The Inquirer-Home

NAIAS: Ford takes us out for a spin in Detroit

Wed Jan 23 2013, 12:31

Our visit at Ford spanned two days, and on the second day the firm took us on a tour of the firm's Research and Innovation Centre, and better still, its test track.

Ford take us for a spin on its test track in Detroit

Located at Ford's Dearborn Development Centre, the recently renovated $43m test track enables thorough road testing of vehicles' performance and durability.

Ford take us for a spin on its test track in Detroit

Upon arrival, we were free to jump in any car we pleased and instead of just fiddling around with the technology integrated into the vehicles' dashboards we were able to fire up the engines and take some of the firm's latest models out for a spin.

The lineup featured vehicles like Ford's popular F-250 pickup truck, which not only looked like a beast but felt like one to drive too, especially when clambering up to get in the cab.

14 cars lined up on the Ford test tarck

Also on the track ready for us to hop in was the Focus Electric, and to name a few others, the C-Max Energi plug-in hybrid, the Fusion hybrid, the Explorer SUV, and the F-150 SVT Raptor with a 6.2 litre V8 engine.

Each vehicle was fitted with Ford's Sync in-car voice recognition software and most were also fitted with other technologies such Active Park Assist. This helps drivers parallel park with the touch of a button and without using the steering wheel via ultrasonic based sensing system and electric power-assisted steering to guide the vehicle into a parking spot. Ford said that this also improves fuel economy while reducing CO2 emissions and enhancing performance compared with traditional steering.

Ford's back up assist tech on its test track in Detroit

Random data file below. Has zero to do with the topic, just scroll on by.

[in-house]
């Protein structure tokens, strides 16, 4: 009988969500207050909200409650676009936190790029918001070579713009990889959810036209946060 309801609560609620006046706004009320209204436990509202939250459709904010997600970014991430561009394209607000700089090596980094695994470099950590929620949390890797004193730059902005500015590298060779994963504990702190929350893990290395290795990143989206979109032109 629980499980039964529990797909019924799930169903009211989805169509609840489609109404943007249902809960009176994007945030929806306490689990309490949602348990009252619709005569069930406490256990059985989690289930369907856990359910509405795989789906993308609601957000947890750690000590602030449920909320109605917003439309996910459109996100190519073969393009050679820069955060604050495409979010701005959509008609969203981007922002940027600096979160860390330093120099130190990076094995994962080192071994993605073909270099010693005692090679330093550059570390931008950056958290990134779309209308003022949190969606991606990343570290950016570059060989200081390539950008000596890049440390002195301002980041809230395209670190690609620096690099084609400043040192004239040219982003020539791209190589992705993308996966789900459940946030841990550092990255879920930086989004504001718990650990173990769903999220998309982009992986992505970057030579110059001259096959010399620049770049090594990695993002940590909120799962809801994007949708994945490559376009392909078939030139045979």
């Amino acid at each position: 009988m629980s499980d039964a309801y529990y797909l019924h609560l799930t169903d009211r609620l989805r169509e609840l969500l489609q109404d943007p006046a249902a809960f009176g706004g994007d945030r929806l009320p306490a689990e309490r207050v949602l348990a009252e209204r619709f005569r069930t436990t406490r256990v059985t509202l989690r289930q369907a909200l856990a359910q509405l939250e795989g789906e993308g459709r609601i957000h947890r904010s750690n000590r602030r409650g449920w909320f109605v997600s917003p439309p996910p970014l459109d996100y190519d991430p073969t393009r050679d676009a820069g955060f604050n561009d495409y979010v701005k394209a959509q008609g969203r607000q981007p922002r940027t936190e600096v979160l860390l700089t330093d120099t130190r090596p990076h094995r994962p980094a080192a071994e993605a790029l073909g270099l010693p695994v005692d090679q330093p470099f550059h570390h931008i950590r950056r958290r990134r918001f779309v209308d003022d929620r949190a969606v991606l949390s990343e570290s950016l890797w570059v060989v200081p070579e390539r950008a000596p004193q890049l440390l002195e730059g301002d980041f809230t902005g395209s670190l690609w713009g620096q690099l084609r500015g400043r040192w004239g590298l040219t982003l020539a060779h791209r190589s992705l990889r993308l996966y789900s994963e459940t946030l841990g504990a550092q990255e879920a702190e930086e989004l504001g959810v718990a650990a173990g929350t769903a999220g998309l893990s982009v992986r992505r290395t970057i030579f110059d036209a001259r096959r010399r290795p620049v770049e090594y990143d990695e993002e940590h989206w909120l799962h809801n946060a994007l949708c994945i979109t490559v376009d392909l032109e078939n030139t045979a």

The Ford Fusion Hybrid car is worth a mention, not only because of its in-car "efficiency leaves" that tell you how environmentally friendly your style of driving is in real time, but also for its lithium-ion battery pack that provides enough power to operate in all-electric mode for commutes up to 21 miles. When the battery charge is depleted or more power is required, the vehicle runs as a traditional gas-electric hybrid.

Ford take us for a spin on its test track in Detroit

Our tour was finished off with a visit to the Research and Innovation Centre, where hidden deep inside was Virttex, a virtual driving simulator used by Ford to study driver concentration during long journeys. This helps develop technologies to alert and warn drivers when they start showing signs of fatigue.

Ford's Virttex virtual driving sim

The Virttex driving simulator features a suspended dome that hosts a stationary vehicle surrounded by a 360 degree virtual environment that operates while it moves and tilts on pistons, giving test drivers the sensation of driving.

After lunch in a 1850s style dining hall to celebrate the 150th year of Ford, off we went to the NAIAS auto show, where we able to view the world's biggest carmakers showcasing their latest designs.

Be sure to check out our NAIAS 2013 summary for a more detailed roundup of our visit to the exhibition. µ

 

Share this:

blog comments powered by Disqus
Advertisement
Subscribe to INQ newsletters

Sign up for INQbot – a weekly roundup of the best from the INQ

Advertisement
INQ Poll

Dead electronic devices to be banned on US-bound flights

Will the new rules banning uncharged devices be effective?